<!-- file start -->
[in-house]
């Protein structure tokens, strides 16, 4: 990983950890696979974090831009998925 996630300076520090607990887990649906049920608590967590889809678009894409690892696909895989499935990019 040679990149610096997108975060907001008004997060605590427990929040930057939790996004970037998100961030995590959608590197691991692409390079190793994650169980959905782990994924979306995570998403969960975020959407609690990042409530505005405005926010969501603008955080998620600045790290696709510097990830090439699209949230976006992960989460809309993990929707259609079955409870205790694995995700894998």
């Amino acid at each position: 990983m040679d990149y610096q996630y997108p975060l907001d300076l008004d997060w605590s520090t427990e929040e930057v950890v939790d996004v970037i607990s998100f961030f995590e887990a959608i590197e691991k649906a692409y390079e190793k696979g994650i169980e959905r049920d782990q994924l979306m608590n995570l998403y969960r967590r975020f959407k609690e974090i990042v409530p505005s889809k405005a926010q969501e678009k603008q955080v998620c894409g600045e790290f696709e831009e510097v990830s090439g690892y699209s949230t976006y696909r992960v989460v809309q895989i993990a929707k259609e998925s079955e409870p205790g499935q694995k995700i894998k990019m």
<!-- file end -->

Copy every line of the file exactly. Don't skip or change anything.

[in-house]
């Protein structure tokens, strides 16, 4: 990983950890696979974090831009998925 996630300076520090607990887990649906049920608590967590889809678009894409690892696909895989499935990019 040679990149610096997108975060907001008004997060605590427990929040930057939790996004970037998100961030995590959608590197691991692409390079190793994650169980959905782990994924979306995570998403969960975020959407609690990042409530505005405005926010969501603008955080998620600045790290696709510097990830090439699209949230976006992960989460809309993990929707259609079955409870205790694995995700894998």
């Amino acid at each position: 990983m040679d990149y610096q996630y997108p975060l907001d300076l008004d997060w605590s520090t427990e929040e930057v950890v939790d996004v970037i607990s998100f961030f995590e887990a959608i590197e691991k649906a692409y390079e190793k696979g994650i169980e959905r049920d782990q994924l979306m608590n995570l998403y969960r967590r975020f959407k609690e974090i990042v409530p505005s889809k405005a926010q969501e678009k603008q955080v998620c894409g600045e790290f696709e831009e510097v990830s090439g690892y699209s949230t976006y696909r992960v989460v809309q895989i993990a929707k259609e998925s079955e409870p205790g499935q694995k995700i894998k990019m």